˜ ˆ

only if g(z) ∼s/p g (z) in G.

˜

ˆ

=

3. Suppose f (z) ∼s f (z) in G, and let the constant term of f (z) be zero.

=ˆ ˆ

Show that then z ’1 f (z) ∼s z ’1 f (z) in G.

ˆ

=

4. Suppose f (z) ∼s f (z) in G(d, ±). Show that f (ze±2πi ) ∼s f (z) in a

=ˆ =ˆ

corresponding sectorial region G(d “ 2π, ±).

∞

ˆ

5. Given s > 0 and a formal Laurent series f (z) = n=’m fn z n , for

some m ∈ N, show that the following two statements are equivalent:

4.6 Gevrey Asymptotics in Narrow Regions 73

fn z n ∼s

’1 ∞

(a) f (z) ’ fn z n in G,

=

n=’m n=0

∞

(b) z m f (z) ∼s fn’m z n in G.

=

n=0

Let either one serve as de¬nition for f (z) ∼s f (z) in G.

=ˆ

6. Assume that E is a Banach algebra. Let As,m (G, E ) denote the set

of functions f (z) that are meromorphic in G, so that the number

of poles of f (z) in an arbitrary closed subsector of G is ¬nite, and

such that f (z) ∼s f (z) for some formal Laurent series f . Show that

=ˆ ˆ

As,m (G, E ) is a di¬erential algebra. In case E = C (a ¬eld), show

that As,m (G, C ) is a di¬erential ¬eld, i.e., a di¬erential algebra in

which each element is invertible.

7. Show the existence of f ∈ A(G, E ) that is not in As (G, E ), for any

s ≥ 0.

8. Let fn ∈ As (G, E ), n ≥ 0. Assume that for every m ≥ 0 the sequence

(m) ¯

(fn )n converges uniformly on every closed subsector S of G. More-

¯

over, assume existence of c, K, depending upon S but independent of

(m) ¯

n and m, so that fn (z) ¤ c K m m! “(1 + sm) for every z ∈ S.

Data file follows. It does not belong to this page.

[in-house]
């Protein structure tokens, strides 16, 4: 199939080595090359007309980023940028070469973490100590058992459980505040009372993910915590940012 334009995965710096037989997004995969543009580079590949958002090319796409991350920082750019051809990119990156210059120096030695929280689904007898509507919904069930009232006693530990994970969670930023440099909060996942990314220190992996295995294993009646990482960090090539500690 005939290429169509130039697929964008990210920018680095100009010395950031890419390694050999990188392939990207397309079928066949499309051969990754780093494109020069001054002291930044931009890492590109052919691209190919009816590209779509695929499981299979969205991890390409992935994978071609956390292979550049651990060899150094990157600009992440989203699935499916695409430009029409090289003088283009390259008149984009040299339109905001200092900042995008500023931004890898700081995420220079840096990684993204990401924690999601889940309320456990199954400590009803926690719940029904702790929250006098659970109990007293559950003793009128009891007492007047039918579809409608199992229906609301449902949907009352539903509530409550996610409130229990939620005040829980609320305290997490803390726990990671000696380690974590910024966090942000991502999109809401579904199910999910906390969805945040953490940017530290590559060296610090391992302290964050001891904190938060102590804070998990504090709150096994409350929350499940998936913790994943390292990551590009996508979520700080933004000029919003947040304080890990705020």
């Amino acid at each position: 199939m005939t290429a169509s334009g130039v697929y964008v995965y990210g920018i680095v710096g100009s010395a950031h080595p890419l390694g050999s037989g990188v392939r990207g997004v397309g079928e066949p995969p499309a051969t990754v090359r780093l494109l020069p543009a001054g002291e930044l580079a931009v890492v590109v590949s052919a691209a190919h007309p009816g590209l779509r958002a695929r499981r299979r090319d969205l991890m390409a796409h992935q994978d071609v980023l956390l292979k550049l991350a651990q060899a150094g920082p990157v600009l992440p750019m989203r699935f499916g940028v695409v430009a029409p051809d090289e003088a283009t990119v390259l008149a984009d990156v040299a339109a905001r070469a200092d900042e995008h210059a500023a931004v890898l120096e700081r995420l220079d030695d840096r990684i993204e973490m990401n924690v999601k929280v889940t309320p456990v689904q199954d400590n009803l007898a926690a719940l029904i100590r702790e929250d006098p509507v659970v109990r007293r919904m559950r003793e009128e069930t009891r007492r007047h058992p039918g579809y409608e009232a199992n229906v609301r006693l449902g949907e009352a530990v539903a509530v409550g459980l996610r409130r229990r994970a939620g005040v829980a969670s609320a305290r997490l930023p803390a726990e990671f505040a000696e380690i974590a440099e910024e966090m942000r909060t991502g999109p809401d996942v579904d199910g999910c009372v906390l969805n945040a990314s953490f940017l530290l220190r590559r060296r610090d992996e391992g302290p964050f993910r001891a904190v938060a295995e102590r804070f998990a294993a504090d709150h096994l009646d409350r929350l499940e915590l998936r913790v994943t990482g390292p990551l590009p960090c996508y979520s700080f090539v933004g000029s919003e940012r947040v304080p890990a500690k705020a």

Show f = lim fn ∈ As (G, E ). Compare this to Exercise 6 on p. 70.

4.6 Gevrey Asymptotics in Narrow Regions

The following result is a version of Ritt™s theorem, adapted to the theory

of Gevrey asymptotics; its proof makes use of the so-called ¬nite Laplace

operator, which is de¬ned and discussed in some detail in the following

exercises.

Proposition 10 (Ritt™s Theorem for Gevrey Asymptotics) For

ˆ

s > 0, let f (z) ∈ C [[z]]s and a sectorial region G of opening at most sπ be

arbitrarily given. Then there exists a function f (z), holomorphic in G, so

that f (z) ∼s f (z) in G.

=ˆ

∞ ∞

ˆ

Proof: Let f (z) = 0 fn z n and de¬ne g(u) = 0 fn un /“(1+sn), then

ˆ

f (z) ∈ C [[z]]s implies holomorphy of g(u) for |u| su¬ciently small. Let d

be the bisecting direction of G and de¬ne for a = ρeid , with su¬ciently

small ρ > 0, and k = 1/s:

a

’k

g(u) exp[’(u/z)k ] duk .

f (z) = z (4.8)

0

74 4. Asymptotic Power Series

It follows from the exercises at the end of this section that this f (z) has

2

the desired properties.

The above result ensures that the mapping J : As (G, E ) ’ E [[z]]s is

surjective if the opening of G is smaller than or equal to sπ. It is, however,